Opportunity is brewing quickly in the fledgling world of content delivery networks (CDN).
Experts believe that in about three years, business customers will invest heavily in content delivery services, which will handle video, interactive and other content that cannot yet run with current Web configurations.
The CDN services market is projected to grow from $97 million last year to $2.2 billion in 2003, according to the HTRC Group. CDN product sales will climb from $122 million in 2000 to $1.3 billion in 2004.
The most likely users of CDNs will be corporate intranets, as well as public Internet sites. For instance, IBM and Merrill Lynch have installed CDN intranets.
Essentially, a CDN is an overlay network that runs on top of the Internet to hasten rich content downloads. Beyond the “static” content currently administered by ISPs and ASPs, most CDNs handle only streaming audio and video.
Some CDNs operated by market leaders Akamai and Digital Island leverage ISPs existing data centers and pipes, while new breeds of CDNs such as Orblynx opt for a satellite-based approach.
In addition, some CDNs are shifting to “dynamic” content, such as Web pages generated during personalization. Still ahead is “interactive” content, involving bidirectional real-time communication.
While most CDN vendors sell direct, some, like SpiderCache, plan to add reseller programs in North America. Also, Network Appliances, another player in distributed caching, has teamed with IBM Global Services.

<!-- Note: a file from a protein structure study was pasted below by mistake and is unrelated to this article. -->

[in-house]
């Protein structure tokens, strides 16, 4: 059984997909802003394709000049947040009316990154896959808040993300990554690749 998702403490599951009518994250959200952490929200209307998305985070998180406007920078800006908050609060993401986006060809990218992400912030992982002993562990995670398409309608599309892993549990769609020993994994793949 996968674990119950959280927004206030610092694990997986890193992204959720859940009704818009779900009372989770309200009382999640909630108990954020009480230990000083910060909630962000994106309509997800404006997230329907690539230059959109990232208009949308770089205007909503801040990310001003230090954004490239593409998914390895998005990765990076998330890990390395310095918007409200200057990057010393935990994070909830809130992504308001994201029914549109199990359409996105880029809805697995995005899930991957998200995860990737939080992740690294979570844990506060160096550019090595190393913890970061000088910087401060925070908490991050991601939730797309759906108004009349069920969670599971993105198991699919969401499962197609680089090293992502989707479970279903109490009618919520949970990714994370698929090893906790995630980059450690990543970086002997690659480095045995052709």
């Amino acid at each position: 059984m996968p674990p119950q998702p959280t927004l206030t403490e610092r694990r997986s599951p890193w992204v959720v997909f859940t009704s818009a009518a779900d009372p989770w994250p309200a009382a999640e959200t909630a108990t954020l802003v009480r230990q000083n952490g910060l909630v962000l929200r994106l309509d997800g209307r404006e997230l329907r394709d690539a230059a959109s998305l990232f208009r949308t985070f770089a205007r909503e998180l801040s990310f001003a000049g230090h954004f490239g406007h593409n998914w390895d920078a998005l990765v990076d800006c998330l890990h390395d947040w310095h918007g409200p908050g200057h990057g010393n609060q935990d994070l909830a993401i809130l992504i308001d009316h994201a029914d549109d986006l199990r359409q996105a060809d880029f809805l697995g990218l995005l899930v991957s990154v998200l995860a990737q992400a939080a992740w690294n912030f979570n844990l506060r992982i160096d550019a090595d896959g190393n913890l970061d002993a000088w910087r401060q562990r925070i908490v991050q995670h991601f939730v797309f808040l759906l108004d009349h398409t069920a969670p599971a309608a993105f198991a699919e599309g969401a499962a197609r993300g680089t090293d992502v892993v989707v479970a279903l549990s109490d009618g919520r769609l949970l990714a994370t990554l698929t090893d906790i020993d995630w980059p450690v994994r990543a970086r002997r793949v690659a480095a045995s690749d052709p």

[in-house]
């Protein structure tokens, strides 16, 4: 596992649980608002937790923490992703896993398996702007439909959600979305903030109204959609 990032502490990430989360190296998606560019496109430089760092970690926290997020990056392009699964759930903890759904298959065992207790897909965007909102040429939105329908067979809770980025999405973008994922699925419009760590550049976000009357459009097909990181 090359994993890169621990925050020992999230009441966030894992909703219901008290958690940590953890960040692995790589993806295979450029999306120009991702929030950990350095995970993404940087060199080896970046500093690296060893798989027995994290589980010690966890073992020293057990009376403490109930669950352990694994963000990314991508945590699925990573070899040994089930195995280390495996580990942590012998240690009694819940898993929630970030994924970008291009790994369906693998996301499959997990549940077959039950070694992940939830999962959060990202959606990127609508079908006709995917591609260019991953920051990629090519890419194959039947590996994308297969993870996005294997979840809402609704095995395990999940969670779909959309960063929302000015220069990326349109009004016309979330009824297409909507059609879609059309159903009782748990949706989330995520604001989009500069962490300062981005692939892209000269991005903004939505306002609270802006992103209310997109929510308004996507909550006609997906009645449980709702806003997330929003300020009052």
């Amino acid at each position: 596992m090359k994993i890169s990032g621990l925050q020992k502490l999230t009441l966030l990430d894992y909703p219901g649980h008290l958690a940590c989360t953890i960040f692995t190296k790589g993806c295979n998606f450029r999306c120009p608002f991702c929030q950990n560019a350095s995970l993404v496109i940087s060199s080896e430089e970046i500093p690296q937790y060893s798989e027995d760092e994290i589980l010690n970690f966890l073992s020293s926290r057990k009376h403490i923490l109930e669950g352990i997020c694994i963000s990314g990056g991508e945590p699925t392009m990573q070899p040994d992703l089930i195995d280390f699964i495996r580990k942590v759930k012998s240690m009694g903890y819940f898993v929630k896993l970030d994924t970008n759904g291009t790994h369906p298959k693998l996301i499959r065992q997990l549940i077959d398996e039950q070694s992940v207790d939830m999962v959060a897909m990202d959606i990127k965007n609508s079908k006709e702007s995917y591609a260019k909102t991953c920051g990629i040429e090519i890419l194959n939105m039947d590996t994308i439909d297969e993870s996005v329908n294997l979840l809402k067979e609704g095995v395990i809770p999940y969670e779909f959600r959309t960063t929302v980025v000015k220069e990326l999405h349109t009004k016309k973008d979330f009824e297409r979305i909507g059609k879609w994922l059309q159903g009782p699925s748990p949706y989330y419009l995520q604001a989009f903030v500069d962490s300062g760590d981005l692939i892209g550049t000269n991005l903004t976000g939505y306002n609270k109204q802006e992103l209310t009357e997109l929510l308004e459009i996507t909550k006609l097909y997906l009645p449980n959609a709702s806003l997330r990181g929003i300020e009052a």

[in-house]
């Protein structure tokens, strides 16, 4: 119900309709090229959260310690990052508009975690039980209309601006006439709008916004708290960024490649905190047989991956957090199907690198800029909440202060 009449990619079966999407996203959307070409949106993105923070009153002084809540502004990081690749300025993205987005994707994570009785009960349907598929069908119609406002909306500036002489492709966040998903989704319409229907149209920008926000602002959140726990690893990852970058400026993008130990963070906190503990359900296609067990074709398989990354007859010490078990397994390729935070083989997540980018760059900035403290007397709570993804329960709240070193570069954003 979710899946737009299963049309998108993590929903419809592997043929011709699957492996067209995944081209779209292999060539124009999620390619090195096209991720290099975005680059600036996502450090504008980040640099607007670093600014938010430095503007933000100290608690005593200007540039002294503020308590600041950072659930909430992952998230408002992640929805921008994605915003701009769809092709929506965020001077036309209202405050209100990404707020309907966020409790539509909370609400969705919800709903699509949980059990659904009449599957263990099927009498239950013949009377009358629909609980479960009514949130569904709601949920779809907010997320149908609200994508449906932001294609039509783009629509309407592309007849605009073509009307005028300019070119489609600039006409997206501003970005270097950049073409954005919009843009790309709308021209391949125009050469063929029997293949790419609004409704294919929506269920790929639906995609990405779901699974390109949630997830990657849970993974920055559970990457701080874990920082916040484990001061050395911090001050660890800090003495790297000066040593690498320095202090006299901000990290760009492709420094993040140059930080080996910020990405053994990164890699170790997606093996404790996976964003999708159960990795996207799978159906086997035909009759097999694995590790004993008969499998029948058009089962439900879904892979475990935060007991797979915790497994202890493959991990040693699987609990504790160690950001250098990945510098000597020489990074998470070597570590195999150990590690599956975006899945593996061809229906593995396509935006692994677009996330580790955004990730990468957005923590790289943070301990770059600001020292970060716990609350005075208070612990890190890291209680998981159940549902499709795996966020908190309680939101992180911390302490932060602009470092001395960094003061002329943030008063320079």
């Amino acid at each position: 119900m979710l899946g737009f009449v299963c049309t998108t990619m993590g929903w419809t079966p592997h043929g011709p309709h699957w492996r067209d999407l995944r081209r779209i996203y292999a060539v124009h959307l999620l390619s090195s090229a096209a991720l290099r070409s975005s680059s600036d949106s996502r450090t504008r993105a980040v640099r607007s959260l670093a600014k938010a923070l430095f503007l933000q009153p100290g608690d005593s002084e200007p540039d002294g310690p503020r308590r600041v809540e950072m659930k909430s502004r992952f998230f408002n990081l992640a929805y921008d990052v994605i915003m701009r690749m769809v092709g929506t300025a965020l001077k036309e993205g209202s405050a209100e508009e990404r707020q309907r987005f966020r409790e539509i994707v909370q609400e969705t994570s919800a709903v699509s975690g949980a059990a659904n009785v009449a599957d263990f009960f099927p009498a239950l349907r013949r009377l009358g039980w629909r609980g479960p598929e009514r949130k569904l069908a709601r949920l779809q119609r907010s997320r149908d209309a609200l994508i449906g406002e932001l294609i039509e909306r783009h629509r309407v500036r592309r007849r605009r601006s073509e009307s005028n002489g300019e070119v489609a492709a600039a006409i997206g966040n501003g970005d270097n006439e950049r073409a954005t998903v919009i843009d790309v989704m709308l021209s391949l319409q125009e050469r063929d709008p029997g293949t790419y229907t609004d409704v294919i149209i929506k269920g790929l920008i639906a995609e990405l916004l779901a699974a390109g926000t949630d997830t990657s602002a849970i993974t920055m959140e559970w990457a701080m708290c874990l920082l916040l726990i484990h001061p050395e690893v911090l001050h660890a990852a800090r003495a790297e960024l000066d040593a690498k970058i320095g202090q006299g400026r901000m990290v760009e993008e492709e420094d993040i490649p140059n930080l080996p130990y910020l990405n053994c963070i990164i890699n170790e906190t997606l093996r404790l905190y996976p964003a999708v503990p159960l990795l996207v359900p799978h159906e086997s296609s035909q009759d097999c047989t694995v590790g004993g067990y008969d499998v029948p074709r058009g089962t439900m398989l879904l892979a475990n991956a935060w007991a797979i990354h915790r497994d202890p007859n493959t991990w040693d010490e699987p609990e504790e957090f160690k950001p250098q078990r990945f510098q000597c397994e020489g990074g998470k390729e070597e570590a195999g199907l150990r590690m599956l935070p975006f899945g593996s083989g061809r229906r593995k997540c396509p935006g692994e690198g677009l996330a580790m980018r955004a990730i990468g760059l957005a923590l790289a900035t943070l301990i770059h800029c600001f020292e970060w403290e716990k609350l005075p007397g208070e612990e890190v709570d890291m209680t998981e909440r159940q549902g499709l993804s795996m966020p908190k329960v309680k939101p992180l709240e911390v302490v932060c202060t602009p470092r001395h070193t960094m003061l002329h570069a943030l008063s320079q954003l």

Meanwhile, smaller, specialized integrators like Pulse Digital, an integrator specializing in video, has produced a solution that integrates streaming media technology by Anystream. And Minerva Networks, a maker of video gateways, has worked with smaller integrators in Video over IP technology for CDN telco trials in Florida.
“Voice and data are quickly becoming commodities. There are lots of possibilities in video for both integrators and ISPs,” says Mauro Bonomi, president and CEO of Minerva. “An integrator can customize the way consumers navigate through the (video) environment. An ISP can either simply manage the network, or provide the content, as well,” Bonomi says.
While infrastructure players like overseas telco Hong Kong Telecom are adding CDN services, some see ISPs creating partnerships. “I dont envision ISPs in their present configurations as migrating over to become CDNs. Instead, ISPs and ASPs will partner with CDNs,” says David Yerushalmi, director of business development for eMikolo Networks, maker of an appliance that integrates caching with CDN technologies.
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